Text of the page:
>Danny Colyer danny@mos.clara.net Whose only protective unicycling equipment is
>a pair of gloves to prevent hockey stick blisters
>


Kris Holm, B.Sc. Geologist, Forestry Group, EBA Engineering Consultants Ltd.
Suite 550, Sun Life Plaza, 1100 Melville Street, Vancouver, B.C. V6E 4A6
Tel:(604) 685-0275 Fax:(604) 684-6241 Email: kholm@eba.ca

Re: Unicycle Speed Record

Danny wrote:
> Tee hee - all this reminds me of the Unicon in Guildford in 1996. The
> Americans there seemed obsessed with safety equipment, wearing kneepads and
> elbow pads for everything. I even saw a few wearing helmets! On unicycles!
> They seemed shocked to see me playing hockey in my flip-flops.

Well, yesterday evening I had my first serious crash and I would have given a
lot for kneepads. Fortunatelly, I wore gloves so my hands didn’t have any bruise
at all. My jacket also survived. But my brand new jeans (2 weeks old) are torn.
And my knees were bruised. I’m really thinking about kneepads. My 28" with the
short cranks is just too fast to come to a stop on my feet if I fall in full
speed. I have to admit that I’m not able to roll when falling, so I think I
should invest in safety equipment.

Which btw, doesn’t mean, that I wear all this if I train freestyle in a gym, but
who knows when I will start with this …

lars


Lars Burgstahler Institute of Communication Networks and Computer Engineering
University of Stuttgart, Pfaffenwaldring 47, 70569 Stuttgart, Germany Tel: (+49)
711 685 7966 Fax: (+49) 711 685 7983 E-Mail: burgstahler@ind.uni-stuttgart.de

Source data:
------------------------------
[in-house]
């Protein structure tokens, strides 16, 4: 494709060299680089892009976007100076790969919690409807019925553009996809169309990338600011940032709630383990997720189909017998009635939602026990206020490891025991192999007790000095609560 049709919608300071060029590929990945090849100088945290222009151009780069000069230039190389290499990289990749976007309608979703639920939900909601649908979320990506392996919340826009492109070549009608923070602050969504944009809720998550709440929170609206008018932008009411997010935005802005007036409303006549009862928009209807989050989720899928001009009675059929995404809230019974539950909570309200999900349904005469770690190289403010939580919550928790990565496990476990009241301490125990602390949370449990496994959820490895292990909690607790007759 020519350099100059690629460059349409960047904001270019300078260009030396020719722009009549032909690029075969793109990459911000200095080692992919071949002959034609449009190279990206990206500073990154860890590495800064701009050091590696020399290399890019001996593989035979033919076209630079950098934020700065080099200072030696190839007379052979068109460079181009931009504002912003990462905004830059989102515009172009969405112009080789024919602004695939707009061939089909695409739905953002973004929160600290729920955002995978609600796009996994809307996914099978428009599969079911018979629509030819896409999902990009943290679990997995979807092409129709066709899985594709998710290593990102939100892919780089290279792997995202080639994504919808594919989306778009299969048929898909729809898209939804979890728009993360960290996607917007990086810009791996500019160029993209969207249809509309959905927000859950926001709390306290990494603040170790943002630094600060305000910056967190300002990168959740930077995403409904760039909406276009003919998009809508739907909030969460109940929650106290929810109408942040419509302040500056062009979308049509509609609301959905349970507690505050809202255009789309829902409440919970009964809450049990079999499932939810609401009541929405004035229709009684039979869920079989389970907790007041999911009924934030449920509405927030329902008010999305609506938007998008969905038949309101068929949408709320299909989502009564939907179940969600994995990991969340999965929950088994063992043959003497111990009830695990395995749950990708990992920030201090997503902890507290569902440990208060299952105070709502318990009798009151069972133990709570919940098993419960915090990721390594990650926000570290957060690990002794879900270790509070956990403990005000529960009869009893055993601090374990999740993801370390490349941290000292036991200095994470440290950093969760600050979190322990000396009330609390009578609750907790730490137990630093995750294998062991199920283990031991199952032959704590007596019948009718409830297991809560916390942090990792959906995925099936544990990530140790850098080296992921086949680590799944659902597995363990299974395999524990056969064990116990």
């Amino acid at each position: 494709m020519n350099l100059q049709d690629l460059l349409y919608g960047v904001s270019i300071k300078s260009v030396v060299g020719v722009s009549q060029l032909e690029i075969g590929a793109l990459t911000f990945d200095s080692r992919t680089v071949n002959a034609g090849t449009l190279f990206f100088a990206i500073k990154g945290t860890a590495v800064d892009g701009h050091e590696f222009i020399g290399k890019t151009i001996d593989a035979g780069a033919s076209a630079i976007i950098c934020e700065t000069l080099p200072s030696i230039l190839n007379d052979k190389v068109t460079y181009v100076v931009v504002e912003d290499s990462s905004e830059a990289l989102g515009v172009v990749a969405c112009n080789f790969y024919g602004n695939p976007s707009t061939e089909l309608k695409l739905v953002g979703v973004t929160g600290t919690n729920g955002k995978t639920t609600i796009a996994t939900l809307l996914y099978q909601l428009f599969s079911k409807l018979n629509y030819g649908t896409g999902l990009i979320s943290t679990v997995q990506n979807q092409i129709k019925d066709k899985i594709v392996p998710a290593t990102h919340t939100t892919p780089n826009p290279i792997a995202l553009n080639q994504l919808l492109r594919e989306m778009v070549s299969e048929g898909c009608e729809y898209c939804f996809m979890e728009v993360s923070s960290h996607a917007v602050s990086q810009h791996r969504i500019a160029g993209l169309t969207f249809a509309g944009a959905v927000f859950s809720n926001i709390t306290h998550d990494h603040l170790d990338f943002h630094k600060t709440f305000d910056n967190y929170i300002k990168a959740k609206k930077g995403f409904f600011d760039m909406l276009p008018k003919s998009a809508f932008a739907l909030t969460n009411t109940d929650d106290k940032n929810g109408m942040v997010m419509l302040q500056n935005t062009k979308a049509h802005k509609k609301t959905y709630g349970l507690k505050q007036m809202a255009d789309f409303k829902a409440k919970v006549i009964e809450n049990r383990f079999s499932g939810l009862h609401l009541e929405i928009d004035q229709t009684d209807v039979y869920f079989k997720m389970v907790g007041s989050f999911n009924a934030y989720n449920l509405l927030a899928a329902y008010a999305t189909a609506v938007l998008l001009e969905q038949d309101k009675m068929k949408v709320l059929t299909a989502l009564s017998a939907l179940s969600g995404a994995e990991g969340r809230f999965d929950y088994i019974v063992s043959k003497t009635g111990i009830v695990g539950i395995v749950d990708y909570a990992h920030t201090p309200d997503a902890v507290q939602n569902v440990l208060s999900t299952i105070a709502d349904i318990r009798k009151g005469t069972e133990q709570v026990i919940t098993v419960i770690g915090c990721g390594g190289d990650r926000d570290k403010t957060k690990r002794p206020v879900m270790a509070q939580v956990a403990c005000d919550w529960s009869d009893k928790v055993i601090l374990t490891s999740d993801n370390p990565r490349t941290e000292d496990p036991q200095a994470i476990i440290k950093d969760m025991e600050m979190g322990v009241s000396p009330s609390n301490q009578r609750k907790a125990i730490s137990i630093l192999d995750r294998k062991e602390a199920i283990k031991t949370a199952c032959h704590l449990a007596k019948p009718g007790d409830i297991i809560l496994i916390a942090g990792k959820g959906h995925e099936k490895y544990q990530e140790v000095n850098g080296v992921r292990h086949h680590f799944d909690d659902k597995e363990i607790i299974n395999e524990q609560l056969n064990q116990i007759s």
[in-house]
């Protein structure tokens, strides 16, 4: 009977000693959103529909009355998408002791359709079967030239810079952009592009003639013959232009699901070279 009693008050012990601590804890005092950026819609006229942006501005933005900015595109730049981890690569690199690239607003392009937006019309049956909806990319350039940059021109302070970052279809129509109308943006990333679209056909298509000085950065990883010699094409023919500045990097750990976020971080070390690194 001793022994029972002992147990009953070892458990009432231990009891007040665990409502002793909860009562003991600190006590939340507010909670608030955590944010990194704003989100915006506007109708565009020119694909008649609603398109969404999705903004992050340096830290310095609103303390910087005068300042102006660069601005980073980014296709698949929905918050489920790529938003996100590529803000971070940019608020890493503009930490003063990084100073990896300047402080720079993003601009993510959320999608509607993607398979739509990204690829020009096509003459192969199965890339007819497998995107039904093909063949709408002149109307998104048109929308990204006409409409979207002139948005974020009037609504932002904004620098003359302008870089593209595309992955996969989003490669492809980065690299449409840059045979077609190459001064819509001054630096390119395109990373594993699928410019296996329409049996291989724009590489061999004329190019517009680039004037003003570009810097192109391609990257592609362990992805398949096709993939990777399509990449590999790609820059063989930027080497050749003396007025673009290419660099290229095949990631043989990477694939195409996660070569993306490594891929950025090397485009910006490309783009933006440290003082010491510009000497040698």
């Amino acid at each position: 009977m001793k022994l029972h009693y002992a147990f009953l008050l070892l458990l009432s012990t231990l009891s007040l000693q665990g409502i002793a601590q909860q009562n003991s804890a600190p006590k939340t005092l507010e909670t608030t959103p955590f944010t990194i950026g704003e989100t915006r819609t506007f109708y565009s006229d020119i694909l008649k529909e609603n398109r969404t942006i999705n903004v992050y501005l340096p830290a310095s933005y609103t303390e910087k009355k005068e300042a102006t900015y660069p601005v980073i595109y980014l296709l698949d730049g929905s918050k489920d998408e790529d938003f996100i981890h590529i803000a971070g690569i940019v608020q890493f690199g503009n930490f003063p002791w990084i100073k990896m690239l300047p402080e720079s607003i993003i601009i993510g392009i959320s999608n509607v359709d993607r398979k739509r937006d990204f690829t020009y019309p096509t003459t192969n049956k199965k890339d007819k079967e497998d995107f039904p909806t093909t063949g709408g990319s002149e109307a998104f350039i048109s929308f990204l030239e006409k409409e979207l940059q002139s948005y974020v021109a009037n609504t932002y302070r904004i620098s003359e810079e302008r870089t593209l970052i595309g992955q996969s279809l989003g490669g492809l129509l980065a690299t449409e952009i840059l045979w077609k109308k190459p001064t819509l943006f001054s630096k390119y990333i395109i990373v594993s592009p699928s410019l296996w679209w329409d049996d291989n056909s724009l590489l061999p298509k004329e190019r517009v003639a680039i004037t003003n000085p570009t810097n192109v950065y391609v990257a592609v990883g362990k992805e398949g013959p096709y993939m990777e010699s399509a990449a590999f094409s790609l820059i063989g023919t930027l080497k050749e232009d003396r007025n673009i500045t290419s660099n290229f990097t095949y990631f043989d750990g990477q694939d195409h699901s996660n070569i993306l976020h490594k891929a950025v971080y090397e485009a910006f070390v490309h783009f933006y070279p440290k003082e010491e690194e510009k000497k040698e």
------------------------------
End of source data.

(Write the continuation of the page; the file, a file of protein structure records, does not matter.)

When was the last time you were flabbergasted? CIRCOMIQUE

Re: Unicycle Speed Record

Foss, JohnX wrote:
> A cool place to do metric to English conversions (site built by unicyclist
> Jeff Napier): http://members.aol.com/javawizard/numbers.html 50 kph = 31
> mph 60 kph = 37.3 mph On a unicycle with no pedals? What happens when he
> hits a bump?

Well, what happens if someone hits a bump with about 35 mph? I think he
crashes. On the other hand, they did it on a dry clean road with a very smooth
surface. There were no bumps. As to “with no pedals”. I think pedals are only
for the worth. The add some momentum to the wheel and make it wobble. Without
pedals (maybe even without cranks, but I’m not sure anymore) the wheel is
absolutely symmetric and quite stable in its behaviour. Then, Arne is a
really good rider.

> > This was also done by Dirty (David) from Frankfurt, Germany,>
> Was he dirty before he started doing this?

Neither before nor after :slight_smile:

lars


Lars Burgstahler Institute of Communication Networks and Computer Engineering
University of Stuttgart, Pfaffenwaldring 47, 70569 Stuttgart, Germany Tel: (+49)
711 685 7966 Fax: (+49) 711 685 7983 E-Mail: burgstahler@ind.uni-stuttgart.de

When was the last time you were flabbergasted? CIRCOMIQUE